EVERETT — For most people, a trip to the dump is a noisy, stinky, unpleasant task.
For Joel Christensen, it’s bliss.
What’s up with that?
Joel, 24, is blind and nearly deaf. He was born with Infantile Refsum disease, a rare metabolic condition affecting his physical and neurological development.
His other sensory systems come alive on the tipping floor at the Snohomish County Airport Road Recycling & Transfer Station. He feels the vibrations of heavy equipment clanking and beeping across the immense garbage pit. And the smells? They don’t bother him. If anything, they excite him.
He’s kind of obsessed with trash.
“He loves to throw things in the garbage,” said his dad, Craig.
At home, Craig monitors the trash cans for money and anything else of value Joel purloins and tosses. Joel also keeps a stash in his pocket, for tactile purposes.
People with the genetic disorder lack the enzyme that breaks down a fatty acid found in dairy, beef and some seafoods, causing a toxic buildup. There is no cure, but a strict diet helps. Many with Infantile Refsum disease don’t live to celebrate their 24th birthday, as Joel did recently.
The disease causes problems with imbalance and coordination, as well as vision and hearing loss.
“Kids on the playground when he was young would get upset because he touched them. I’d say, ‘He’s just looking at you, he doesn’t see,’” Craig said. “He’s sociable. He likes people.”
People like him back.
“Societies that value people like Joel, that’s a pretty good society,” Craig said. “People like Joel bring a certain something that nobody else does. But at the same time if they’re not watched over or supported or helped, they don’t survive.”
Still, his is a small world. There are limited places for Joel. He aged out of Everett Public Schools programs. He requires full-time care.
Joel, the youngest in a family of four children, divides his time between the homes of his dad and his mom, Cindy. He likes riding in his grandfather Harold’s 1996 teal blue Mazda pickup truck. One day a few years ago he went with his grandpa, a retired Cascade High School math teacher, to drop a load at the transfer station. It was like experiencing pure Disneyland to Joel, right up there with those weekly meandering trips to the Silver Lake Costco where everyone knows and welcomes him.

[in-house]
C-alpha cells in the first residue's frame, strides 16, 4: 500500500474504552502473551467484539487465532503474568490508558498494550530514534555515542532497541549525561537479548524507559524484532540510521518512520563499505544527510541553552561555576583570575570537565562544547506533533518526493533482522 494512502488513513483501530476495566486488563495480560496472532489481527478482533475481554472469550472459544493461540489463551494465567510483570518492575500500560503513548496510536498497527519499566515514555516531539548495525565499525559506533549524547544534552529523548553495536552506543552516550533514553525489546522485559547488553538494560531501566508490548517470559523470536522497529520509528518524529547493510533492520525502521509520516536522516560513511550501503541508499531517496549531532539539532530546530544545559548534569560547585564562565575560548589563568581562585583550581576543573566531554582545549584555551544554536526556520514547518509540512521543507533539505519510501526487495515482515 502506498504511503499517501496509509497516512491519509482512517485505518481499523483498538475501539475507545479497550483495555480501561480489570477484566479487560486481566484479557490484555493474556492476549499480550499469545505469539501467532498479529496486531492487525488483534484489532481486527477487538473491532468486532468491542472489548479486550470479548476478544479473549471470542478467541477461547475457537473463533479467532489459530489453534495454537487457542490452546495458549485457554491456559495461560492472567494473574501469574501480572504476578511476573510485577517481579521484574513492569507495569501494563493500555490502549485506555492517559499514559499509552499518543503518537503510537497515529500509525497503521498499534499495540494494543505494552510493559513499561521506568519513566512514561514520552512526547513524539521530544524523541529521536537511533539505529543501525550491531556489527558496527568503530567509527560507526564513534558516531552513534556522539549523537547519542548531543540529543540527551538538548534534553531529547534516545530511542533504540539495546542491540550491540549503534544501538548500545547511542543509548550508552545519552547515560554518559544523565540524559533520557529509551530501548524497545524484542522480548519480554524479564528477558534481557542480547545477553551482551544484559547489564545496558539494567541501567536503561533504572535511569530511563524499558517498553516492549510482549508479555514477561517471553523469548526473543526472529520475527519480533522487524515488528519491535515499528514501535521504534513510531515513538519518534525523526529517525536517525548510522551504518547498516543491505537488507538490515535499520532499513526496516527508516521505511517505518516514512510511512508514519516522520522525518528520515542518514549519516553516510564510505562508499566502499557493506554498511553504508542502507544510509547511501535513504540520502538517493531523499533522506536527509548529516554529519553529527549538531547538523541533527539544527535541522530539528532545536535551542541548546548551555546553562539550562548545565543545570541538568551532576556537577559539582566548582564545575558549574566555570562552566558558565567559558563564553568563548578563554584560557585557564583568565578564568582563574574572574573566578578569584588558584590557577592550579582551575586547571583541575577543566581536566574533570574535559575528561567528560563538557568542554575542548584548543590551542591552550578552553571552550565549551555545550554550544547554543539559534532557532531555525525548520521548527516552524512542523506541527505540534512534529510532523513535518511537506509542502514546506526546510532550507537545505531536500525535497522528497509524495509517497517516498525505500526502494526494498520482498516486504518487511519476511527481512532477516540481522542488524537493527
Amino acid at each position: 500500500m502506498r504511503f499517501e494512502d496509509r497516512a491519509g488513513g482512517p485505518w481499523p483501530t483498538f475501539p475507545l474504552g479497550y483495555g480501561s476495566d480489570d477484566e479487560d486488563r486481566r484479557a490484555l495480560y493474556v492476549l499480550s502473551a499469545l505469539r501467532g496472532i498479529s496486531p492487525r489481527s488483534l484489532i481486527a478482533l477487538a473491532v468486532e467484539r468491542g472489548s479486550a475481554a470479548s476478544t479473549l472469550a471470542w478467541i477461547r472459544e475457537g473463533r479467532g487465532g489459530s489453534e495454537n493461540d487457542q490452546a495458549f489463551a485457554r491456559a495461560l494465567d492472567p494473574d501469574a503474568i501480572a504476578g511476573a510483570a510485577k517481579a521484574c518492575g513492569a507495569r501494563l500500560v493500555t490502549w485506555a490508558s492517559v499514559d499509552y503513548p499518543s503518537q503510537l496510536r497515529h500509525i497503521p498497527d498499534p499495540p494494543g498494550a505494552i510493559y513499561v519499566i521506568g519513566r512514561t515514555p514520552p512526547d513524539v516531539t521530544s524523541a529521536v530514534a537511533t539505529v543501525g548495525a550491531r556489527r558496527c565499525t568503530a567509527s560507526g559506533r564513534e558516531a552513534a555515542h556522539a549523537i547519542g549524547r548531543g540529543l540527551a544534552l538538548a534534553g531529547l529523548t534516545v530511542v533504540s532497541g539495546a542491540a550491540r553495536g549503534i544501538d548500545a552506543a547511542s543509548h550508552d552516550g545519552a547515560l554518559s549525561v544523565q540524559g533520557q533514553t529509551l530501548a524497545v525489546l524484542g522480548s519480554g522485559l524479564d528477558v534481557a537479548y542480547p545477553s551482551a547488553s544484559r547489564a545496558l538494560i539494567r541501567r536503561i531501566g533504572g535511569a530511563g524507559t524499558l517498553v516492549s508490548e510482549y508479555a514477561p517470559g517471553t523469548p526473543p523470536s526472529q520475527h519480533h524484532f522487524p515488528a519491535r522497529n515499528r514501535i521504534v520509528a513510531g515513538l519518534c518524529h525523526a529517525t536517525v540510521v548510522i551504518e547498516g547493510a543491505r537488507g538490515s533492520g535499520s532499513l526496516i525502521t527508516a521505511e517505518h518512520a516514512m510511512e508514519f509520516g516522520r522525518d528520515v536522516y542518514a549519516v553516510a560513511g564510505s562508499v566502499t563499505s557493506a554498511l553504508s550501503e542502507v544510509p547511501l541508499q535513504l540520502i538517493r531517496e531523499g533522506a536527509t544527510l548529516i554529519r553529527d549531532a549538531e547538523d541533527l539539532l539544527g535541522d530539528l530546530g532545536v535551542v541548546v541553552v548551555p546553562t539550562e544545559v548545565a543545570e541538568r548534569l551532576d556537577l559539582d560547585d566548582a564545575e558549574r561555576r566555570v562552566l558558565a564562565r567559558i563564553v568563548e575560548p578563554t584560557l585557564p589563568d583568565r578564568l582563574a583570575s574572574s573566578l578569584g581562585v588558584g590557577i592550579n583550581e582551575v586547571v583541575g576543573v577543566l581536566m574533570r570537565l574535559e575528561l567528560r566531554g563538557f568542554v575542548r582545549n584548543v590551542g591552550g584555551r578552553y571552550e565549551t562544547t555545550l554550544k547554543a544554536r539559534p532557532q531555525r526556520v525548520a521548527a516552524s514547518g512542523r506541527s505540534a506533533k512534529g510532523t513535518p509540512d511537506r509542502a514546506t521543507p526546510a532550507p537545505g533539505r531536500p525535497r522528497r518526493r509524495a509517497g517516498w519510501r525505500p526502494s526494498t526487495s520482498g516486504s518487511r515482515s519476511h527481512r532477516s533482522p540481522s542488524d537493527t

Taking the Mazda to the transfer station to toss trash became a routine outing for the three generations of men.
The station has a massive tipping floor where the big garbage trucks jettison their loads at the end of their routes. The refuse is dumped here and readied for its final resting place in a landfill.
On the other side of the pit, people toss their stuff over the concrete ledge into the abyss. The machines claw, smash and smoosh the remnants of civilization. A mattress, bags of trash, tree branches and old issues of The Daily Herald.
It’s the demolition derby of trash.
Workers noticed Joel’s joy each and every time he came to the station. They gave him his own orange hard hat, just like the ones they wear.
“We made him an honorary member of the team,” said Shintaro Ishikawa, an employee who drives one of those clamoring machines in the pit.
Joel’s speech is limited and garbled. He communicates with high fives, using both hands. He grabs your wrist and there’s no escaping until he is done. His thin hands and fingers pack a surprising strength. His eyes squint with laughter.
For those on the receiving end of a Joel high five, his squeeze offers a meaningful connection, opening minds and perhaps even hearts.
He delivers a rapid succession of about 15 high fives to Ishikawa.
“Most of the time people don’t want to high five the person working in garbage,” Ishikawa said.
Most people don’t dillydally at the dump. They are in and out of this place lickety-split.
When Joel is down to the last piece of cardboard, he lingers. Dropping it means it would be time to go.
He doesn’t want to go.
He stands there, clutching it between those strong but scrawny fingers.
His dad and granddad wait patiently.
“It’s like a carnival ride,” Craig said. “Let’s just stay on the ride.”
Andrea Brown: 425-339-3443; email@example.com; Twitter: @reporterbrown.
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